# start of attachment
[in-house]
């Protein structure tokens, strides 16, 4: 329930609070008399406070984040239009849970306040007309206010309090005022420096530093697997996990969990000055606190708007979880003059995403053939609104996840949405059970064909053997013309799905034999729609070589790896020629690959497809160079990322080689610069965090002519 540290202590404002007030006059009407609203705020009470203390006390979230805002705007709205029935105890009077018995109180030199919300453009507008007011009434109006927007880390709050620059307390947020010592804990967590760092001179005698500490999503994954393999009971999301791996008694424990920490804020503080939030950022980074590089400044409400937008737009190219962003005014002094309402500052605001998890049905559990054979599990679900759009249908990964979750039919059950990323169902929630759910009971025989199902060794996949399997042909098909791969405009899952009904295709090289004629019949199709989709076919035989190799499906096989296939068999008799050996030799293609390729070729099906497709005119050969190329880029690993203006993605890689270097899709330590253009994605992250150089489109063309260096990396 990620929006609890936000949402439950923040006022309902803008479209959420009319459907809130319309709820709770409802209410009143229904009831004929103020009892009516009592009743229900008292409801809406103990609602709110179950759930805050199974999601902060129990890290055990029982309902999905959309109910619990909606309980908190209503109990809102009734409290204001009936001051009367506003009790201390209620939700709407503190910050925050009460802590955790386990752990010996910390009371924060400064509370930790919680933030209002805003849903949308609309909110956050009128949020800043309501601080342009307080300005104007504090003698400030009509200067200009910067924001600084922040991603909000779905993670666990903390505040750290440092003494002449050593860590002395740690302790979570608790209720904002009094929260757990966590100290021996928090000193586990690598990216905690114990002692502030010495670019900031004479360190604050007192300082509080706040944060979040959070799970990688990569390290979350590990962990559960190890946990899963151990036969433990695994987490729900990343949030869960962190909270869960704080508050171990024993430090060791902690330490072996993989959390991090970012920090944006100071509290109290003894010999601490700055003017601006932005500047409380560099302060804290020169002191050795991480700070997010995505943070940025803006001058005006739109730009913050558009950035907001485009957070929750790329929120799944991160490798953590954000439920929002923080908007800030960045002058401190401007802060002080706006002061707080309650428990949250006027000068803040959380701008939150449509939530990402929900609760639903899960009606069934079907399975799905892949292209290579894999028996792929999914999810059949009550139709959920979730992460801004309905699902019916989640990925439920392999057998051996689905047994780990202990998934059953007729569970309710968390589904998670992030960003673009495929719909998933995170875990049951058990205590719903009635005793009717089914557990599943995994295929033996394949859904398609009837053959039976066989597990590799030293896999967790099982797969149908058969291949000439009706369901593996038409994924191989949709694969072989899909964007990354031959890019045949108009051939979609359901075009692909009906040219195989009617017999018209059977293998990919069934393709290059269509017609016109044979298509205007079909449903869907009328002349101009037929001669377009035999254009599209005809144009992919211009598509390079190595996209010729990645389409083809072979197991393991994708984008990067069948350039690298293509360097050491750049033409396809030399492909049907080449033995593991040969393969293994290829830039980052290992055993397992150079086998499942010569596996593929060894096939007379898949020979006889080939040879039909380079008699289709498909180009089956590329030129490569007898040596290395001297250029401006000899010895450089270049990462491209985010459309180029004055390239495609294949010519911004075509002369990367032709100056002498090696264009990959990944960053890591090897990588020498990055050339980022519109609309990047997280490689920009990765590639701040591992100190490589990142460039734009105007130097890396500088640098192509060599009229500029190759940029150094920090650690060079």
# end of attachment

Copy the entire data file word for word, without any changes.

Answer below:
[in-house]
């Protein structure tokens, strides 16, 4: 329930609070008399406070984040239009849970306040007309206010309090005022420096530093697997996990969990000055606190708007979880003059995403053939609104996840949405059970064909053997013309799905034999729609070589790896020629690959497809160079990322080689610069965090002519 540290202590404002007030006059009407609203705020009470203390006390979230805002705007709205029935105890009077018995109180030199919300453009507008007011009434109006927007880390709050620059307390947020010592804990967590760092001179005698500490999503994954393999009971999301791996008694424990920490804020503080939030950022980074590089400044409400937008737009190219962003005014002094309402500052605001998890049905559990054979599990679900759009249908990964979750039919059950990323169902929630759910009971025989199902060794996949399997042909098909791969405009899952009904295709090289004629019949199709989709076919035989190799499906096989296939068999008799050996030799293609390729070729099906497709005119050969190329880029690993203006993605890689270097899709330590253009994605992250150089489109063309260096990396 990620929006609890936000949402439950923040006022309902803008479209959420009319459907809130319309709820709770409802209410009143229904009831004929103020009892009516009592009743229900008292409801809406103990609602709110179950759930805050199974999601902060129990890290055990029982309902999905959309109910619990909606309980908190209503109990809102009734409290204001009936001051009367506003009790201390209620939700709407503190910050925050009460802590955790386990752990010996910390009371924060400064509370930790919680933030209002805003849903949308609309909110956050009128949020800043309501601080342009307080300005104007504090003698400030009509200067200009910067924001600084922040991603909000779905993670666990903390505040750290440092003494002449050593860590002395740690302790979570608790209720904002009094929260757990966590100290021996928090000193586990690598990216905690114990002692502030010495670019900031004479360190604050007192300082509080706040944060979040959070799970990688990569390290979350590990962990559960190890946990899963151990036969433990695994987490729900990343949030869960962190909270869960704080508050171990024993430090060791902690330490072996993989959390991090970012920090944006100071509290109290003894010999601490700055003017601006932005500047409380560099302060804290020169002191050795991480700070997010995505943070940025803006001058005006739109730009913050558009950035907001485009957070929750790329929120799944991160490798953590954000439920929002923080908007800030960045002058401190401007802060002080706006002061707080309650428990949250006027000068803040959380701008939150449509939530990402929900609760639903899960009606069934079907399975799905892949292209290579894999028996792929999914999810059949009550139709959920979730992460801004309905699902019916989640990925439920392999057998051996689905047994780990202990998934059953007729569970309710968390589904998670992030960003673009495929719909998933995170875990049951058990205590719903009635005793009717089914557990599943995994295929033996394949859904398609009837053959039976066989597990590799030293896999967790099982797969149908058969291949000439009706369901593996038409994924191989949709694969072989899909964007990354031959890019045949108009051939979609359901075009692909009906040219195989009617017999018209059977293998990919069934393709290059269509017609016109044979298509205007079909449903869907009328002349101009037929001669377009035999254009599209005809144009992919211009598509390079190595996209010729990645389409083809072979197991393991994708984008990067069948350039690298293509360097050491750049033409396809030399492909049907080449033995593991040969393969293994290829830039980052290992055993397992150079086998499942010569596996593929060894096939007379898949020979006889080939040879039909380079008699289709498909180009089956590329030129490569007898040596290395001297250029401006000899010895450089270049990462491209985010459309180029004055390239495609294949010519911004075509002369990367032709100056002498090696264009990959990944960053890591090897990588020498990055050339980022519109609309990047997280490689920009990765590639701040591992100190490589990142460039734009105007130097890396500088640098192509060599009229500029190759940029150094920090650690060079």